Most of my family members identify as fundamentalist Christians and political conservatives. As my own religious and political views have evolved over the years, this has made for some lively conversations, especially around the holidays. Back in my college days, it seemed like these discussions regularly ended up in raised voices and ad hominem attacks. Maybe you can relate. Doesn’t everybody have that one annoying family member who always wants to argue? But as time has gone by, I think we’ve found that some of those old arguments have become a bit tired and worn out. After all, how many times can you argue about baptism or gun control? It’s almost as if, without us really knowing it was happening, our different opinions quietly faded into the background, leaving behind the thing that’s been there all along. It’s the thing that makes us a family in the first place. The thing that never goes away: love. And the truth is, when I look around at my family at Easter or Christmas dinner, I’m not thinking about the differences between our churches or the way we vote. I’m thinking: “This is my family. I love these people.”
As a United Methodist, I have a second family – my church. Methodism is my adopted home, a family of faith that took in an argumentative, restless kid with a bunch of questions. The thing that drew me to the Methodist Church, more than anything else, was its embodiment of the quote, “in big things, unity; in small things, diversity; in all things; charity [love]).” In a denomination that counts George W. Bush and Hillary Clinton as members, Methodists know how to agree to disagree. Your typical United Methodist congregation hosts a wide variety of spiritual refugees like myself – from Southern Baptists to religious skeptics, and everything in between. At our best, Methodists leave room for different opinions and focus on the big things we share: our faith in God (summed up in the Apostles’ Creed) and our mission to spread God’s love to the world.
But like all families, we’re not perfect; we still have our fights. And like a lot of other churches over the past few decades, our biggest fights are about human sexuality. Can LGBTQ folks be members of the church? What about in leadership positions? What about as pastors? Should people in loving, monogamous, same-sex relationships be able to get married in the church? Isn’t this about equality? What about what the Bible says? These are the kind of questions that get kicked around in local church Sunday school classes as well as at the United Methodist global conference that clarifies church doctrine and policy every 4 years. Too often, though, these conversations end up in raised voices and ad hominem attacks. Too often, we rally around artificial labels like “reconciling” and “confessing” and forget that we’re talking to and about people – other members of our family. After years of debate, culminating in the rise of the so-called “biblical obedience” movement and high-profile church trials, I have to wonder: aren’t some of these old arguments becoming a bit tired and worn out? Traditional Christian: “The Bible says homosexuality is a sin!” Progressive Christian: “Jesus says to not judge and to love everybody!”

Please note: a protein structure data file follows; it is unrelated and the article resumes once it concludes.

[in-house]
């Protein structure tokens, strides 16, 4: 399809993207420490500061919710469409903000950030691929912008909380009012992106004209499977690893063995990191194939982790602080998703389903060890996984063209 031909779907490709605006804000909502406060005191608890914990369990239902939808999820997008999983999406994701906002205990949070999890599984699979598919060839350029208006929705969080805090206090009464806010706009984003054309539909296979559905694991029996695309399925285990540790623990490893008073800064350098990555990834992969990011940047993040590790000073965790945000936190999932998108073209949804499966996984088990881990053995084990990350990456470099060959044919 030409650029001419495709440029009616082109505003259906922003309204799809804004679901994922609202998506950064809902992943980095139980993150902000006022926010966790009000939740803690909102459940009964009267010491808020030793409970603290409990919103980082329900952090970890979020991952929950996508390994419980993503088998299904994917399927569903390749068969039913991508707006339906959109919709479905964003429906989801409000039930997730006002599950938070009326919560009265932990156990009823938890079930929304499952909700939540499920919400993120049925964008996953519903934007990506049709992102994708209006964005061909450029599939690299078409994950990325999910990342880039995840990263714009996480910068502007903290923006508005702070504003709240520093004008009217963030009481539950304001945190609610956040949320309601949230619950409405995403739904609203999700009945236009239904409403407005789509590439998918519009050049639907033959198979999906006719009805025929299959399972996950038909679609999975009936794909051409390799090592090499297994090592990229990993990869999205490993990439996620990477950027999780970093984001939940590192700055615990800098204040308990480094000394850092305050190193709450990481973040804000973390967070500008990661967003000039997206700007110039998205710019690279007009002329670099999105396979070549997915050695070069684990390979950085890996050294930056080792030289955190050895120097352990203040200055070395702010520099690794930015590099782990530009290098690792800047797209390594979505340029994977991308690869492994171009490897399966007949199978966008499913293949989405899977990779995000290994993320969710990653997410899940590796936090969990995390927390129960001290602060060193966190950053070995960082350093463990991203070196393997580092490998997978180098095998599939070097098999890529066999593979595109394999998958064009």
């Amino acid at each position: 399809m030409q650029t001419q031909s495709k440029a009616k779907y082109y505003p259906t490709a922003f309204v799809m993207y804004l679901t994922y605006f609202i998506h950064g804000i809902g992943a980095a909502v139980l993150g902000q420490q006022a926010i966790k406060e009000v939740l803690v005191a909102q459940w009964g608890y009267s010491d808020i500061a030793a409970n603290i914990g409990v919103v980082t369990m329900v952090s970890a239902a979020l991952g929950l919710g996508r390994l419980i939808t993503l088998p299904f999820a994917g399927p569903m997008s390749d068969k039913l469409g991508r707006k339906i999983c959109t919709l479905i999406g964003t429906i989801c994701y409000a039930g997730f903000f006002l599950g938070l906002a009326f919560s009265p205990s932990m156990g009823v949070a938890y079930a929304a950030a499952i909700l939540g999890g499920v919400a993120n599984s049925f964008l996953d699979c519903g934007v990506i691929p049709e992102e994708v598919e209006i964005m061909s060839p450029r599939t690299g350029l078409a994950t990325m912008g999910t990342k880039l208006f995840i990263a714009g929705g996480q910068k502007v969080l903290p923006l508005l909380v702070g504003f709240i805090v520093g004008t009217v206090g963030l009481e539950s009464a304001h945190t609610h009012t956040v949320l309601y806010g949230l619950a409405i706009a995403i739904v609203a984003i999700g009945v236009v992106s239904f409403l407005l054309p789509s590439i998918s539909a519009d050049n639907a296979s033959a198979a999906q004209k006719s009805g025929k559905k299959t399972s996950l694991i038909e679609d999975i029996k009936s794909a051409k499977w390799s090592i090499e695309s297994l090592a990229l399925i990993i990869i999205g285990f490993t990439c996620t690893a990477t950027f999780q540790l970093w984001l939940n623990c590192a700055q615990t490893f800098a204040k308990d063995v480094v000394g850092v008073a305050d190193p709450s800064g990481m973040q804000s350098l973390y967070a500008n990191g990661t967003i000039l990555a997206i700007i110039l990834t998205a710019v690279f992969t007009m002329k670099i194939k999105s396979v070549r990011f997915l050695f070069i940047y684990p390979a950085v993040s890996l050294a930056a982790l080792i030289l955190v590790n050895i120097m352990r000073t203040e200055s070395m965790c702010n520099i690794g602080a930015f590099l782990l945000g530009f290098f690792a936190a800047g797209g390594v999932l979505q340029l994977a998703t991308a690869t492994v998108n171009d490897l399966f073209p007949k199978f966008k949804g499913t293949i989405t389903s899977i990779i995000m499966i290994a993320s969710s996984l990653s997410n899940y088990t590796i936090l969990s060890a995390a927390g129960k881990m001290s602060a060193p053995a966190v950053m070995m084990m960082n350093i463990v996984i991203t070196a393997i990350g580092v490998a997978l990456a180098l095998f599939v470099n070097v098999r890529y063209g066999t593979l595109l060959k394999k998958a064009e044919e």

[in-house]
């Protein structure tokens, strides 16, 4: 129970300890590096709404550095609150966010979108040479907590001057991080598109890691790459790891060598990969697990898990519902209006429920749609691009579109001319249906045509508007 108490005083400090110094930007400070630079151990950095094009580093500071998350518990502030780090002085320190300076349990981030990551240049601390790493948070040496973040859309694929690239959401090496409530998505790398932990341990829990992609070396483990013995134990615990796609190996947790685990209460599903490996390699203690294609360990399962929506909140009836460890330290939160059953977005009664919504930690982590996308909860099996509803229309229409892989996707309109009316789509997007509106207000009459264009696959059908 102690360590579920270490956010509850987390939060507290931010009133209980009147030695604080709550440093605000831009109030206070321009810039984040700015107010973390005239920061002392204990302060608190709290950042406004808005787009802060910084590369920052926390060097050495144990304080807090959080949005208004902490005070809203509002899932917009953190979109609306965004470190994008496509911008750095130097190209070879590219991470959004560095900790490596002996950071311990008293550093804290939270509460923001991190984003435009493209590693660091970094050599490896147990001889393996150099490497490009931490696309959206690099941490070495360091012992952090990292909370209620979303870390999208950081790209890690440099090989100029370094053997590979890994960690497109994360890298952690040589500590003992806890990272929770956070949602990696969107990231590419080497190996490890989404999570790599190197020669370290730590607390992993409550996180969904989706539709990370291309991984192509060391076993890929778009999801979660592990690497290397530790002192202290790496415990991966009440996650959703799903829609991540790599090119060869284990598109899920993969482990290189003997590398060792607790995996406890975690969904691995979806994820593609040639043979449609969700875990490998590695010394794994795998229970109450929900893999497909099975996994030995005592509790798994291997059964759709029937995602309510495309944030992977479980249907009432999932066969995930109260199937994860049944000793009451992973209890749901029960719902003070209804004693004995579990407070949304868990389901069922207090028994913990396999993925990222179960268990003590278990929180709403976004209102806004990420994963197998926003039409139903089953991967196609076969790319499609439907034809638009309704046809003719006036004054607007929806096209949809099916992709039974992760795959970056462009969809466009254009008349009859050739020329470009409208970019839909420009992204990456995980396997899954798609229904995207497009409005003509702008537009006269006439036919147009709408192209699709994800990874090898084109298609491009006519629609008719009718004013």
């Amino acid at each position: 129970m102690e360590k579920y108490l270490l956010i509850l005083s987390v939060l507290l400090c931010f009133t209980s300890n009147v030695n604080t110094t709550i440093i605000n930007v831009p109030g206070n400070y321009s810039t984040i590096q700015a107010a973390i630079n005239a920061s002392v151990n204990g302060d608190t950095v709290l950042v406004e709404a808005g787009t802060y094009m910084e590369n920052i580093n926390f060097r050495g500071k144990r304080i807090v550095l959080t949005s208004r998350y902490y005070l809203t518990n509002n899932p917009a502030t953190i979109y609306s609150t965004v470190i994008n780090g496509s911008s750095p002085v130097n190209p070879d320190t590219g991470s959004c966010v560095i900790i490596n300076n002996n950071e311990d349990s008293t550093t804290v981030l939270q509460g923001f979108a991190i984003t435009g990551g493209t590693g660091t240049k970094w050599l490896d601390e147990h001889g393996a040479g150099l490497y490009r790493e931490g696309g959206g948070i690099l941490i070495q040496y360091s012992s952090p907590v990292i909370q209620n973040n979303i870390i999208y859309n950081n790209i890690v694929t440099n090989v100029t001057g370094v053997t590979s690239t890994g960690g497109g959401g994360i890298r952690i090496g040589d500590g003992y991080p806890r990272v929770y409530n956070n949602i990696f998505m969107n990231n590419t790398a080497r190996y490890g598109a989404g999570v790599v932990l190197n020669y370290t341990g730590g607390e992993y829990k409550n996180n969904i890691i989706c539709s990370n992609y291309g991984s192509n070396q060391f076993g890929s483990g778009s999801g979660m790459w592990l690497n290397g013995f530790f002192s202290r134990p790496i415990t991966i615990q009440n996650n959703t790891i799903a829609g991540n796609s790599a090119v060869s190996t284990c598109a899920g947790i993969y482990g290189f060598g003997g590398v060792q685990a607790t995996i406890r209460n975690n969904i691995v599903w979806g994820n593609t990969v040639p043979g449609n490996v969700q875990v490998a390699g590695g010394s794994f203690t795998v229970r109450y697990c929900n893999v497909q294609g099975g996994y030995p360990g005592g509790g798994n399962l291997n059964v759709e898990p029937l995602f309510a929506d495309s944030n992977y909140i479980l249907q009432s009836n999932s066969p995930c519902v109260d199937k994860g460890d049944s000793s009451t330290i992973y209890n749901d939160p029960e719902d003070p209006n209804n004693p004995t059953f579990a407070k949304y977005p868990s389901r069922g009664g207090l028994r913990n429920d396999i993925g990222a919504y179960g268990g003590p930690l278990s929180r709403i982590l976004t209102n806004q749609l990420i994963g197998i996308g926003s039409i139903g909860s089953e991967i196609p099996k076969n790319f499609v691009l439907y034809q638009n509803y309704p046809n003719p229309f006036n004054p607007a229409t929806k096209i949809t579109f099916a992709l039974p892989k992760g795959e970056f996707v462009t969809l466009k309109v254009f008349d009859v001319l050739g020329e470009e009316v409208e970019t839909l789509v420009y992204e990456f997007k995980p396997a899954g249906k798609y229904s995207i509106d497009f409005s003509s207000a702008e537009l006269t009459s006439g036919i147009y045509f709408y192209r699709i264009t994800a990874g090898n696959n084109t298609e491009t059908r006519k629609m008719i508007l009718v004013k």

What if, instead of repeating one-liners and looking to score political victories, we actually listened to each other? What if most traditional Methodists really do love and care about their LGBTQ friends and neighbors? What if most progressive Methodists really do love and care about the Bible? Could it be that we’ve forgotten the big things that unite us? Could it be that our real differences come down, not to faithfulness and love, but to interpretation and opinion? Could it be that we’ve not only forgotten how to agree to disagree – but that we’ve also forgotten about the one thing that makes us a family in the first place?
Amid growing calls for divorce, I refuse to choose sides in a Divided Methodist Church. We are a family. Gay and straight. Traditional and progressive. Hillary and Dubya. God is our Parent and we are all sisters and brothers. We need each other. In spite of all of our arguments in the past, my prayer is that one day soon, we’ll discover that all of our differences have quietly faded into the background, leaving behind the thing that’s been there all along. Then we’ll all be able to take a look around the Table and think to ourselves, “This is my family. I love these people.”
“Dear friends, let’s love each other, because love is from God, and everyone who loves is born from God and knows God.”
– 1 John 4:7
Rev. Paul Brown is an Elder in the Western North Carolina Conference and pastor of Central UMC in Canton, NC. Hailing from New Jersey, Paul is a graduate of Grove City College and Duke Divinity School. He and his wife, Rebecca, have two children, Amelia and Henry. He blogs at http://ecumethodist.blogspot.com.